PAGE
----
The “Child Search Branch” established by the Allies made frantic efforts to return children to the care of relatives in their home country, locate their relatives, organize their emigration, or find adoptive parents. Sacher Israeler was one of them.

The search required its staff to work hand in hand with other bodies, including Red Cross offices, Jewish organizations, and charitable institutions. UNRRA or IRO staff opened a file on each one of these children. Other files were opened if a relative – a parent, an uncle, or a grandmother, for example – was a searching for a child. These missing children were also listed as “unaccompanied children.” The Child Search Branch was part of the International Tracing Service, and the organization’s archives contain more than 64,000 files on children who were missing or found alive after being persecuted, murdered, or imprisoned by the Nazi regime.

 

Sacher lost his family in the Tarnow ghetto

Sacher Israeler was born in Krakow on January 19, 1931, the youngest of five children. His father David had his own textile business; his mother Regina took care of the house and looked after the children. Sacher’s eldest sister Mania was a university student, Rozia and Danka worked in their father’s textile business, Hela attended high school, and his brother Wolfik was at grammar school. The family moved from Krakow to Tarnow in 1939, hoping to avoid being sent to live in the ghetto. However, a ghetto was soon established in Tarnow, too, and raids and arbitrary shootings were carried out there.

When the “operation” in Tarnow began in June 1942, and the ghetto was going to be liquidated in the foreseeable future, Sacher and one of his brothers escaped through a window and ran away to hide. That was the day his mother and two sisters were shot. Badly wounded, his father managed to drag himself back home from a death pit. A bullet had hit him in the neck and torn away his jaw – he died the same evening. Later, his older brother was shot dead too. Sacher survived, and when the ghetto was finally liquidated in 1943, his life was spared.

After being deported to the Plaszow concentration camp, surviving 24 hours in Auschwitz, and being taken to the Flossenbürg concentration camp in August 1944, he was compelled to perform forced labor in an aircraft factory there. In April 1945, when the Allied troops were advancing from the east and the west, the SS drove the prisoners from Flossenbürg concentration camp on a death march in a southerly direction. After spending eight days on the move and making part of the journey on foot, Sacher was liberated in Neukirchen by American soldiers.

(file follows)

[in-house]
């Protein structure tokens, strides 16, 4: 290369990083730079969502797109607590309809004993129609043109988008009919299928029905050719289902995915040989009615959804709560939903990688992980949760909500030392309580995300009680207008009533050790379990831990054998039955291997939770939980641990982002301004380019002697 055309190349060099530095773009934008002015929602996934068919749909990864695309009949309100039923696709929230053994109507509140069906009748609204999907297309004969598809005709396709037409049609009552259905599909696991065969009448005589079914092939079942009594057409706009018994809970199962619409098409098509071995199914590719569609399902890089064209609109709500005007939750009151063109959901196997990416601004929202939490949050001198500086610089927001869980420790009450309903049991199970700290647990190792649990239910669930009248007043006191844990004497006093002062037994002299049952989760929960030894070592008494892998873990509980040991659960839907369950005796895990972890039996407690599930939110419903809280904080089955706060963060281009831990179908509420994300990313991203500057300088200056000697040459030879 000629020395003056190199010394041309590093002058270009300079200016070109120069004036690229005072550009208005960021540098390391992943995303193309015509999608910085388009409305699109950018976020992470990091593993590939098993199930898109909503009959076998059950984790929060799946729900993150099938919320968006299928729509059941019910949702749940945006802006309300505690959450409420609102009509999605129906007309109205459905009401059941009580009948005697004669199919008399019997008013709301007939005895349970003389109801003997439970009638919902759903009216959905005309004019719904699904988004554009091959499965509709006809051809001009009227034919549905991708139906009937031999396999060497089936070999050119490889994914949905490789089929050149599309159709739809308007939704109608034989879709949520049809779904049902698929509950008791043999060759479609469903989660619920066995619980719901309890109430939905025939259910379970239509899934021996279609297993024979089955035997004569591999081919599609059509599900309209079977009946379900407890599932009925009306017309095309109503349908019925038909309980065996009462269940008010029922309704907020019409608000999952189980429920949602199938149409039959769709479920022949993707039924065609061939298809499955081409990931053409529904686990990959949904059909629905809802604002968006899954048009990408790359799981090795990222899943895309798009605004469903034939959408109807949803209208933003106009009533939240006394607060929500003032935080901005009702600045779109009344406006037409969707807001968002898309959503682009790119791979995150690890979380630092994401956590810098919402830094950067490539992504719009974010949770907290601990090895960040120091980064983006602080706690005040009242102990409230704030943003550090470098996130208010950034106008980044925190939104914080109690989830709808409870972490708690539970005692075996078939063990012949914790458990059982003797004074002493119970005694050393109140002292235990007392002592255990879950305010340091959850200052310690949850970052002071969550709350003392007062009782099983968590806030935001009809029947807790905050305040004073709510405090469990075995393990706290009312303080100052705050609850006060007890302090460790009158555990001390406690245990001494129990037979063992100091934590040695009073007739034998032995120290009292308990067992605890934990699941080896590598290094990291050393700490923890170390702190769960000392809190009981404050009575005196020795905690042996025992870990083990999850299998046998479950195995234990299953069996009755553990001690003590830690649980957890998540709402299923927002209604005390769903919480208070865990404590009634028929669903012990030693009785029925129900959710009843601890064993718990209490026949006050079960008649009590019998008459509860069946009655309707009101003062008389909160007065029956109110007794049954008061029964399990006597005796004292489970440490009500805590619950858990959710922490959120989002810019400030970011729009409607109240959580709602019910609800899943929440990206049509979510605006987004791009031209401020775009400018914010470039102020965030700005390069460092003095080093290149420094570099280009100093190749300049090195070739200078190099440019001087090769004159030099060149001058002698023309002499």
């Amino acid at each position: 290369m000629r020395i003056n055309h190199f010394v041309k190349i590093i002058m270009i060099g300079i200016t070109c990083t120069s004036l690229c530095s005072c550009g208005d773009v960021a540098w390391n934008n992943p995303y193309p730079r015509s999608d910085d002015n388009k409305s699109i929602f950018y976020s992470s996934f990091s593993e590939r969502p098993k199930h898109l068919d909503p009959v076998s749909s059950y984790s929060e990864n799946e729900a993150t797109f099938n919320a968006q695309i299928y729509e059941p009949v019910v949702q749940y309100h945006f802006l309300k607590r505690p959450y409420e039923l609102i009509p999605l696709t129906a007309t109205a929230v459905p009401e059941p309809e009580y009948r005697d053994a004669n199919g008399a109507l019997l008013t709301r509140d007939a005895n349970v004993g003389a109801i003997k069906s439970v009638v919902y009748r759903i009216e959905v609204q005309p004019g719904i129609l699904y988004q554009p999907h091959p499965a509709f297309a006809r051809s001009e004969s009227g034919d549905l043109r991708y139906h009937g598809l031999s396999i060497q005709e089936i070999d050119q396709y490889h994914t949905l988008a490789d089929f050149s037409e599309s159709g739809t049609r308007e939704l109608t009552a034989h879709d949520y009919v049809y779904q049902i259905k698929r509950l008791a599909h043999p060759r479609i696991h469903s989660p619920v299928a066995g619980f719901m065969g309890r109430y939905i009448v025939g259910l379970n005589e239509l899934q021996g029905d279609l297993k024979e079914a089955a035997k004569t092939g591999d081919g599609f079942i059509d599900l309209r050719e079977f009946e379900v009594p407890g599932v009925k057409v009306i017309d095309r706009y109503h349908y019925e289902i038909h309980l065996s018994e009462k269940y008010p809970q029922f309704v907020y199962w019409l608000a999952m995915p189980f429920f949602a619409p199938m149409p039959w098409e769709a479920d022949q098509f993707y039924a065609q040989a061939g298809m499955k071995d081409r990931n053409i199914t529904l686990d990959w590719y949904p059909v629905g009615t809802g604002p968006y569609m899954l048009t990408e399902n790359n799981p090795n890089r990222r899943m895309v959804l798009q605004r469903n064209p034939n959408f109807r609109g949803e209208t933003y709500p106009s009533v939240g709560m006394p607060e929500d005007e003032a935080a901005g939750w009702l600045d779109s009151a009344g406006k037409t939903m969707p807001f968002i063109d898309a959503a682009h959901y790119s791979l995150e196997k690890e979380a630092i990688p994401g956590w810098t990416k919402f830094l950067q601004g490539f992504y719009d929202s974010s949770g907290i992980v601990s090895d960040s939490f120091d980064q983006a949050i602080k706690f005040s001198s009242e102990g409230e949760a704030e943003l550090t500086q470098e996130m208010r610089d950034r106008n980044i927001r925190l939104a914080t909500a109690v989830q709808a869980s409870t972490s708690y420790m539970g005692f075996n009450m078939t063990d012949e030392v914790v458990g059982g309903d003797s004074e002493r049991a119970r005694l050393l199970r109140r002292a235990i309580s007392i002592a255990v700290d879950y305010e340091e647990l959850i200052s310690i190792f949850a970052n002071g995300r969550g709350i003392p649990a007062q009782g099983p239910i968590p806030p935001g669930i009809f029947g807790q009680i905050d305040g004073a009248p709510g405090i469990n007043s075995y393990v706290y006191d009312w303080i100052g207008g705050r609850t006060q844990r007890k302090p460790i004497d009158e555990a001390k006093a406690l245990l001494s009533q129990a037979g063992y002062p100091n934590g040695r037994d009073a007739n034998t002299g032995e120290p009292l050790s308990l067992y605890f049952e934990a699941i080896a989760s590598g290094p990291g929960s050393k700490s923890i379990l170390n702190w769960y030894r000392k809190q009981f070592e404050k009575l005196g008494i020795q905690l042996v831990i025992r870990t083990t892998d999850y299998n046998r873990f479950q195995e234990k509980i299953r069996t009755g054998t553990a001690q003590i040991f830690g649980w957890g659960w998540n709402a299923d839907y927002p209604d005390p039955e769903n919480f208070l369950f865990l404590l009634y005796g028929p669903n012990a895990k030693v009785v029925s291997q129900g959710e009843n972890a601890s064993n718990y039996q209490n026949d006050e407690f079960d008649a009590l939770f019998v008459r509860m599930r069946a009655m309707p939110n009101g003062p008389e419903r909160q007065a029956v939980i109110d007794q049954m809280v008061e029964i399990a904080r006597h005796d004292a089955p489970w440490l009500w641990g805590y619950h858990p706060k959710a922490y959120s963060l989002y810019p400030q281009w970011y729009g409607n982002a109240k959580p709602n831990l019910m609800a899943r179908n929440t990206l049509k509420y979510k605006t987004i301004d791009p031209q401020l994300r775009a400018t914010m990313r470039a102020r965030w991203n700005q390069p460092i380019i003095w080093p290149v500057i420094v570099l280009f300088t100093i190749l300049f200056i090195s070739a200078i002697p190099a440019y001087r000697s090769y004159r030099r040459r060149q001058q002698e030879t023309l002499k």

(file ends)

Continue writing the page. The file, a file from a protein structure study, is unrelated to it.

Sacher Israeler

»My childhood came to an end when the German troops invaded.«

Sacher Israeler

 

Indersdorf DP camp and the search for relatives

Sacher Israeler was taken to Neunburg vorm Wald together with Jacob Bulva and Moses Steinkeller. They had already been together for large parts of their odyssey through various camps. They stayed in a hospital for four days and then came to the U.S. Army headquarters in Neunburg, where GIs found them a place to sleep and supplied them with food and clothing. Sacher was able to travel to Gablonz on the Czechoslovakian border with a U.S. Army unit and visit his uncle, Julius Rausnitc, one of his few surviving relatives. Afterwards, he returned with the soldiers and was admitted to the DP Children’s Center in Indersdorf on October 12, 1945, together with his friends Jacob and Moses.

 

Letters by Sacher's aunts Giza and Anna

New home

Various agencies helped him to locate other relatives. His cousin Anna Sislowitz and his uncle Chaim B. Wolf both lived in New York, and his aunt Henri Kolin lived in Toronto, Canada. They wrote and inquired about Sacher, and all of them were willing to take him in.

 

“I wanted to get out of Europe, this big graveyard.”

Then another aunt was found, Anna Schanz, from his father’s side of the family. She had been in the Plaszow concentration camp, too. She wanted to accompany him when he emigrated to the U.S.A., and a letter she wrote to him in January 1946 included the following words: “Pack up everything you own, my dear, […] I’m sure you’ll like it there, and besides, you won’t be alone any more. Hurry up, pack everything together and make your way to us. Many greetings and kisses from your Aunt Anna.”

Sacher was later known as Steve, and for many years, he ran a successful business in the U.S. with one of his cousins.

 

Sacher Israeler at home in New York 2011. 

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